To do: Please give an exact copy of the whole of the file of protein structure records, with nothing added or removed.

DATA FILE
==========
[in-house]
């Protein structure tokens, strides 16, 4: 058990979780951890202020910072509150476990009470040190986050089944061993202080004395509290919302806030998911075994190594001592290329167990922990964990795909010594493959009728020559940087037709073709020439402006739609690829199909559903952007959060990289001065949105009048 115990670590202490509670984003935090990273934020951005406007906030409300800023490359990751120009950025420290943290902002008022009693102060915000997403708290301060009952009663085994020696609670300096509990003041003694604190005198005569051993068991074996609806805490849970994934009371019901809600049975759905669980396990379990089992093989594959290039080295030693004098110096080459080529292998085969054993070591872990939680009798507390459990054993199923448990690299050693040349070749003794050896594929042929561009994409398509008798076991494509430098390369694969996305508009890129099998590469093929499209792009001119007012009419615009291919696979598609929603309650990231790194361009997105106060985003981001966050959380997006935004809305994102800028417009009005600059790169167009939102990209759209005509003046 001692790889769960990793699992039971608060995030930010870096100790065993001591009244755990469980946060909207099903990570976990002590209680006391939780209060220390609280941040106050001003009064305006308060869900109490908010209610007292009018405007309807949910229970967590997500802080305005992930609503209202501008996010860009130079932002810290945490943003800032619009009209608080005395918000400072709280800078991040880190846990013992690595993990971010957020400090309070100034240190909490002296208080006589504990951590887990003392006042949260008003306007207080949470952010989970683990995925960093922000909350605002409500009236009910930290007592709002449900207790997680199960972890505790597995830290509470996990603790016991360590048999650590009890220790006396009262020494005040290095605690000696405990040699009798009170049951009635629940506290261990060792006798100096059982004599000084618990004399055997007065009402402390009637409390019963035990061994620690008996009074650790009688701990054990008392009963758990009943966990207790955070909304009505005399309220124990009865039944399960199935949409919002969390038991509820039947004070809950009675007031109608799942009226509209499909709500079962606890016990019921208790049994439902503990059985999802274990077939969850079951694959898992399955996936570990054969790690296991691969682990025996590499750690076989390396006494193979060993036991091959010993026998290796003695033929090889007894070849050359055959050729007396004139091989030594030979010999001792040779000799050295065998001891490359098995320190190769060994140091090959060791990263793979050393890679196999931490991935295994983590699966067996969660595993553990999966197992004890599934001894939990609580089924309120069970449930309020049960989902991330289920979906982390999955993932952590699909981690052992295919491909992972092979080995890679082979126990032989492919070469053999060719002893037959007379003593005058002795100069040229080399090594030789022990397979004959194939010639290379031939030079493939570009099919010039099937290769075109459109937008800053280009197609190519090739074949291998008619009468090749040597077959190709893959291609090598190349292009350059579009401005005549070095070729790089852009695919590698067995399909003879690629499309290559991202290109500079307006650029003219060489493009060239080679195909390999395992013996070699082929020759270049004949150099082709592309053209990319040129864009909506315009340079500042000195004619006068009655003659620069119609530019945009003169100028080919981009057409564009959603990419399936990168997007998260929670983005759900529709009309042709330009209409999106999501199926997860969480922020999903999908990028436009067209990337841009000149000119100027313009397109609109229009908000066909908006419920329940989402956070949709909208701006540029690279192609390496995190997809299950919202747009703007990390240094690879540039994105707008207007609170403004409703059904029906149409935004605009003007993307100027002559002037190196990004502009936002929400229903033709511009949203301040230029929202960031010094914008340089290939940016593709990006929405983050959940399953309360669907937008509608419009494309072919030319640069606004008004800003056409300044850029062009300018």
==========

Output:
[in-house]
């Protein structure tokens, strides 16, 4: 058990979780951890202020910072509150476990009470040190986050089944061993202080004395509290919302806030998911075994190594001592290329167990922990964990795909010594493959009728020559940087037709073709020439402006739609690829199909559903952007959060990289001065949105009048 115990670590202490509670984003935090990273934020951005406007906030409300800023490359990751120009950025420290943290902002008022009693102060915000997403708290301060009952009663085994020696609670300096509990003041003694604190005198005569051993068991074996609806805490849970994934009371019901809600049975759905669980396990379990089992093989594959290039080295030693004098110096080459080529292998085969054993070591872990939680009798507390459990054993199923448990690299050693040349070749003794050896594929042929561009994409398509008798076991494509430098390369694969996305508009890129099998590469093929499209792009001119007012009419615009291919696979598609929603309650990231790194361009997105106060985003981001966050959380997006935004809305994102800028417009009005600059790169167009939102990209759209005509003046 001692790889769960990793699992039971608060995030930010870096100790065993001591009244755990469980946060909207099903990570976990002590209680006391939780209060220390609280941040106050001003009064305006308060869900109490908010209610007292009018405007309807949910229970967590997500802080305005992930609503209202501008996010860009130079932002810290945490943003800032619009009209608080005395918000400072709280800078991040880190846990013992690595993990971010957020400090309070100034240190909490002296208080006589504990951590887990003392006042949260008003306007207080949470952010989970683990995925960093922000909350605002409500009236009910930290007592709002449900207790997680199960972890505790597995830290509470996990603790016991360590048999650590009890220790006396009262020494005040290095605690000696405990040699009798009170049951009635629940506290261990060792006798100096059982004599000084618990004399055997007065009402402390009637409390019963035990061994620690008996009074650790009688701990054990008392009963758990009943966990207790955070909304009505005399309220124990009865039944399960199935949409919002969390038991509820039947004070809950009675007031109608799942009226509209499909709500079962606890016990019921208790049994439902503990059985999802274990077939969850079951694959898992399955996936570990054969790690296991691969682990025996590499750690076989390396006494193979060993036991091959010993026998290796003695033929090889007894070849050359055959050729007396004139091989030594030979010999001792040779000799050295065998001891490359098995320190190769060994140091090959060791990263793979050393890679196999931490991935295994983590699966067996969660595993553990999966197992004890599934001894939990609580089924309120069970449930309020049960989902991330289920979906982390999955993932952590699909981690052992295919491909992972092979080995890679082979126990032989492919070469053999060719002893037959007379003593005058002795100069040229080399090594030789022990397979004959194939010639290379031939030079493939570009099919010039099937290769075109459109937008800053280009197609190519090739074949291998008619009468090749040597077959190709893959291609090598190349292009350059579009401005005549070095070729790089852009695919590698067995399909003879690629499309290559991202290109500079307006650029003219060489493009060239080679195909390999395992013996070699082929020759270049004949150099082709592309053209990319040129864009909506315009340079500042000195004619006068009655003659620069119609530019945009003169100028080919981009057409564009959603990419399936990168997007998260929670983005759900529709009309042709330009209409999106999501199926997860969480922020999903999908990028436009067209990337841009000149000119100027313009397109609109229009908000066909908006419920329940989402956070949709909208701006540029690279192609390496995190997809299950919202747009703007990390240094690879540039994105707008207007609170403004409703059904029906149409935004605009003007993307100027002559002037190196990004502009936002929400229903033709511009949203301040230029929202960031010094914008340089290939940016593709990006929405983050959940399953309360669907937008509608419009494309072919030319640069606004008004800003056409300044850029062009300018």